Jim went to his cardiologist yesterday and got the go ahead for his primal diet. I was thrilled, because some doctors don’t like it that much. I’m glad to know my instincts were decent in this case. So tonight, I’m making use of my slow cooker and some grass fed, organic primal cut short ribs we picked up. I’m braising them in red wine and horseradish sauce, and turning the braising liquid into a gravy with which to top the cauliflower. I’m trying to give Jim non-primal flavors with a good health payoff.

There’s some controversy in the paleo world about red wine. Some people have it. Some don’t. If you know Jim and me, then you know we are wine enthusiasts. So I’m cooking with it tonight. It’s a sometimes thing instead of an every night indulgence now.

Jim has been so careful about following his diet that I wanted to make him something delicious, and I think this qualifies. Plus, I wanted to experiment with paleo gravy techniques.

Slow Cooker Wine and Horseradish Braised Short Ribs with Caramelized Onion Cauliflower Mash

For the short ribs:

  • 3 slices pastured sugar-free bacon (we get ours at US Wellness Meats), cut into pieces
  • 2 three-rib slabs of grass fed organic beef short ribs, cut into individual ribs
  • Sea salt and fresh cracked black pepper, to taste
  • 2 onions, sliced
  • 1 pound organic cremini mushrooms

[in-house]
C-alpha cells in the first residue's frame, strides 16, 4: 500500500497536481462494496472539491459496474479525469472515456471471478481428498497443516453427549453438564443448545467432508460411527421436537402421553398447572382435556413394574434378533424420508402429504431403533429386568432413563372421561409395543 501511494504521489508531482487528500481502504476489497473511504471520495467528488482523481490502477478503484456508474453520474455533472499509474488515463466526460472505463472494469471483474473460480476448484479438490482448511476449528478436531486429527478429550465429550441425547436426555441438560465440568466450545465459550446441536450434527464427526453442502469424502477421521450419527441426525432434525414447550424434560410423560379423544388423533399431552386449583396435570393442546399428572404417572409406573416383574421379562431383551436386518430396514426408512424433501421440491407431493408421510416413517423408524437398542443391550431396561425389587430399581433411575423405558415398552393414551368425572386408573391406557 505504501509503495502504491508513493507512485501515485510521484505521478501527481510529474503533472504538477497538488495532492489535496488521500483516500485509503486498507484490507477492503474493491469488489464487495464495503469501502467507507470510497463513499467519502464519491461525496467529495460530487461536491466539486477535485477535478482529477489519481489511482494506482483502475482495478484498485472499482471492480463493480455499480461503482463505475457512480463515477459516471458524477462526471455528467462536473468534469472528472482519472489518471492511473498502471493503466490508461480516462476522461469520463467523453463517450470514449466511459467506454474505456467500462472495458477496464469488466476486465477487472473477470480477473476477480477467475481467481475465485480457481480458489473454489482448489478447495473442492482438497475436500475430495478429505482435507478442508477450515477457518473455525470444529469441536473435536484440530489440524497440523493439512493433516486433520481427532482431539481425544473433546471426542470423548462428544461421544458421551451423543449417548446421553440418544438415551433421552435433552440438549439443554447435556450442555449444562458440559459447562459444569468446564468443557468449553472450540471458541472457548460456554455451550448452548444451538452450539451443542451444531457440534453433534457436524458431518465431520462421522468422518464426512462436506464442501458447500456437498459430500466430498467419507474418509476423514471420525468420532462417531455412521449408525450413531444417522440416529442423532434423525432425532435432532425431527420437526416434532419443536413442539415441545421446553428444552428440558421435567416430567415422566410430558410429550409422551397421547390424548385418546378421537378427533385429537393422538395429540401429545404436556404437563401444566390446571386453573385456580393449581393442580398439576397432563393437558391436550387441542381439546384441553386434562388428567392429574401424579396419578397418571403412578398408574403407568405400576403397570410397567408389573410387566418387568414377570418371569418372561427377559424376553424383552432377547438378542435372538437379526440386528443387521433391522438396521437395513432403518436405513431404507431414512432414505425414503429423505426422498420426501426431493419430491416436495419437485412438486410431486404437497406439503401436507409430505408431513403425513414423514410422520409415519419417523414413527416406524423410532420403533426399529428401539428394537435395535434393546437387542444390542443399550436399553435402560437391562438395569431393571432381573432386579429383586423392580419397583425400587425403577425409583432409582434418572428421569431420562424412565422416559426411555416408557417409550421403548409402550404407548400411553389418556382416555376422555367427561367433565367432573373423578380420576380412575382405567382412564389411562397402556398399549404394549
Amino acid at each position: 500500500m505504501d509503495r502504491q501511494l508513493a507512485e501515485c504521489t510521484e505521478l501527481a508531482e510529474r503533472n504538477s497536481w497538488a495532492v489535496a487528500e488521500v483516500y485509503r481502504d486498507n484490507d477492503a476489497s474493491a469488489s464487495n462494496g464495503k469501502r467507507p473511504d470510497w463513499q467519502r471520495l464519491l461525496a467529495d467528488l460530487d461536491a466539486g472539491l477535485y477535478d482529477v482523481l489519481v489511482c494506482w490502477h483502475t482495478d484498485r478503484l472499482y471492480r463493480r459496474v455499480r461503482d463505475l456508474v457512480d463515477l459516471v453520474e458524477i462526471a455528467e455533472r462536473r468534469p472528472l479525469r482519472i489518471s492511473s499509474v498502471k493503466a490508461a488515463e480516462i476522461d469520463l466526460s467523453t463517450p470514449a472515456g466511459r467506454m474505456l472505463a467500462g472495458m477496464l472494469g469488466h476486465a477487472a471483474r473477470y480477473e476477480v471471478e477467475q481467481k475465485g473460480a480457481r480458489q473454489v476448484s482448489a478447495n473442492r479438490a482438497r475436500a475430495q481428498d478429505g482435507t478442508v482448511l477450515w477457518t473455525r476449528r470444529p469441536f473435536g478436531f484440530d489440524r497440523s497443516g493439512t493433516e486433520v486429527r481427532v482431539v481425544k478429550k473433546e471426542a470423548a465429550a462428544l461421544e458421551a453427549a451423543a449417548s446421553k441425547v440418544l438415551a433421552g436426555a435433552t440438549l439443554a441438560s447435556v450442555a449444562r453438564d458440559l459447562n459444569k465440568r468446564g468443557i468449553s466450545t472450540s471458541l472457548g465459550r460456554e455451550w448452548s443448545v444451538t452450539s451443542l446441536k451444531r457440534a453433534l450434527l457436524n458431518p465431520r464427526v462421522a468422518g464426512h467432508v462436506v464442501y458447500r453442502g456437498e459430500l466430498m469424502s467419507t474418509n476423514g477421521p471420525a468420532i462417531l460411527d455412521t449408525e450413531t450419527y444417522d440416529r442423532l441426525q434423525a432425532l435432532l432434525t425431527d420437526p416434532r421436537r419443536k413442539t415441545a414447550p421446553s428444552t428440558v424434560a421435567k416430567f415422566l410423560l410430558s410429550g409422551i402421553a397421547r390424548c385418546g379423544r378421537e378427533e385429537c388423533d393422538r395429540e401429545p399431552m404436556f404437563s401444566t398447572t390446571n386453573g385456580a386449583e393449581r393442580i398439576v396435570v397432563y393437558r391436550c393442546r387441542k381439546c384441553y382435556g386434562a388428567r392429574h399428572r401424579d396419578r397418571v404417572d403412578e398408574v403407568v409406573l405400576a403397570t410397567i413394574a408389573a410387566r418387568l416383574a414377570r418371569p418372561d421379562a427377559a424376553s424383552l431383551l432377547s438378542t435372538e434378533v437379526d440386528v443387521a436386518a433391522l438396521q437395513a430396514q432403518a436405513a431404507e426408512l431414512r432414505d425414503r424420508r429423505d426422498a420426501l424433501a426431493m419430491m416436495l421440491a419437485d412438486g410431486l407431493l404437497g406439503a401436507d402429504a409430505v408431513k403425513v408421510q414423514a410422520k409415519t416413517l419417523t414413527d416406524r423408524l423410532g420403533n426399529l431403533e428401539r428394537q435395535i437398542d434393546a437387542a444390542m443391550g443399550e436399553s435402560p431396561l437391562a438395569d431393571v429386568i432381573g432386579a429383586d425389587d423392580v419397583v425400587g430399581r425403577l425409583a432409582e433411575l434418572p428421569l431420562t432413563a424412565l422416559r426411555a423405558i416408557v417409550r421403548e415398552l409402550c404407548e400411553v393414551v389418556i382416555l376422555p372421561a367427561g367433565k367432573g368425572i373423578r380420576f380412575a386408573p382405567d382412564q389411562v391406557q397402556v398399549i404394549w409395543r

• 1 pound organic baby carrots or 4 large carrots, peeled and sliced
  • 2 sprigs organic fresh thyme
  • 2 sprigs organic fresh rosemary
  • 2 tablespoons organic prepared horseradish (or more to taste)
  • 2 cups dry red wine
  • 5 cloves garlic, finely minced or through a garlic press
  1. Season the ribs with sea salt and fresh cracked black pepper and place in the bottom of a slow cooker.
  2. Brown the bacon in a skillet over medium-high heat until the fat is rendered. Using a slotted spoon, put the bacon in the slow cooker. Set aside the bacon fat for the caramelized onions and cauliflower you’ll make later.
  3. Add the remaining ingredients to the slow cooker and stir. Cook, covered, on low for 8 to 10 hours or high for five hours.
  4. When the meat has cooked, remove it from the cooking liquid with tongs and set aside on a platter.
  5. Using a slotted spoon or skimmer, remove all of the vegetables from the cooking liquid and place them in a food processor. Remove the thyme and rosemary branches and throw them away.
  6. Leaving the top slot of the food processor open so steam can escape, puree the vegetables until smooth. Stir them back into the cooking liquid in the slow cooker until the liquid thickens.